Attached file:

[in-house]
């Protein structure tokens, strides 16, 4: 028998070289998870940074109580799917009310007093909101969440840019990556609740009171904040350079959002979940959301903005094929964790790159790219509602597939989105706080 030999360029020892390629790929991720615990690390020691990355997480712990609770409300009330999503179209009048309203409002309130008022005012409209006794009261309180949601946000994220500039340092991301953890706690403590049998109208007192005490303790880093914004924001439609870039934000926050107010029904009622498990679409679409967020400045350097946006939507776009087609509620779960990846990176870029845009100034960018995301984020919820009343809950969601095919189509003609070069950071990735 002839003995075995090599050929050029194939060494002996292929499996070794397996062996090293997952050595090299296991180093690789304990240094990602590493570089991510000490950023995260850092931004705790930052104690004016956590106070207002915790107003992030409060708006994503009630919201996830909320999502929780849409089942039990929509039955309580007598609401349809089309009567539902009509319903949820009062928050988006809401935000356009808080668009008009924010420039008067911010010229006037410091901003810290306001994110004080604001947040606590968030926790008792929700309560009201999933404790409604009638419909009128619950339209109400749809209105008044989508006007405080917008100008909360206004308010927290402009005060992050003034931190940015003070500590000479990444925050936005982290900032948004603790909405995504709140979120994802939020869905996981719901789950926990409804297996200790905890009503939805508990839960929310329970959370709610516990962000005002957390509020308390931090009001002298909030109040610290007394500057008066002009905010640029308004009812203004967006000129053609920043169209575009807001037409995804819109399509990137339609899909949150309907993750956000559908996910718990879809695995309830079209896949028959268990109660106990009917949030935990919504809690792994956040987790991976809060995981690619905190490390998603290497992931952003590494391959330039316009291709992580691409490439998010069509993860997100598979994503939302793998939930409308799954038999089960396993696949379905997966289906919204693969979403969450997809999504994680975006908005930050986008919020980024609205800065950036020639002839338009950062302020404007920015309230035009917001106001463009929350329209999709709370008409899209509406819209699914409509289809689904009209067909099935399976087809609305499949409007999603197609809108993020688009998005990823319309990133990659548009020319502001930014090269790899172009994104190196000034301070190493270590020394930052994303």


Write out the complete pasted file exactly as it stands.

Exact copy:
[in-house]
């Protein structure tokens, strides 16, 4: 028998070289998870940074109580799917009310007093909101969440840019990556609740009171904040350079959002979940959301903005094929964790790159790219509602597939989105706080 030999360029020892390629790929991720615990690390020691990355997480712990609770409300009330999503179209009048309203409002309130008022005012409209006794009261309180949601946000994220500039340092991301953890706690403590049998109208007192005490303790880093914004924001439609870039934000926050107010029904009622498990679409679409967020400045350097946006939507776009087609509620779960990846990176870029845009100034960018995301984020919820009343809950969601095919189509003609070069950071990735 002839003995075995090599050929050029194939060494002996292929499996070794397996062996090293997952050595090299296991180093690789304990240094990602590493570089991510000490950023995260850092931004705790930052104690004016956590106070207002915790107003992030409060708006994503009630919201996830909320999502929780849409089942039990929509039955309580007598609401349809089309009567539902009509319903949820009062928050988006809401935000356009808080668009008009924010420039008067911010010229006037410091901003810290306001994110004080604001947040606590968030926790008792929700309560009201999933404790409604009638419909009128619950339209109400749809209105008044989508006007405080917008100008909360206004308010927290402009005060992050003034931190940015003070500590000479990444925050936005982290900032948004603790909405995504709140979120994802939020869905996981719901789950926990409804297996200790905890009503939805508990839960929310329970959370709610516990962000005002957390509020308390931090009001002298909030109040610290007394500057008066002009905010640029308004009812203004967006000129053609920043169209575009807001037409995804819109399509990137339609899909949150309907993750956000559908996910718990879809695995309830079209896949028959268990109660106990009917949030935990919504809690792994956040987790991976809060995981690619905190490390998603290497992931952003590494391959330039316009291709992580691409490439998010069509993860997100598979994503939302793998939930409308799954038999089960396993696949379905997966289906919204693969979403969450997809999504994680975006908005930050986008919020980024609205800065950036020639002839338009950062302020404007920015309230035009917001106001463009929350329209999709709370008409899209509406819209699914409509289809689904009209067909099935399976087809609305499949409007999603197609809108993020688009998005990823319309990133990659548009020319502001930014090269790899172009994104190196000034301070190493270590020394930052994303």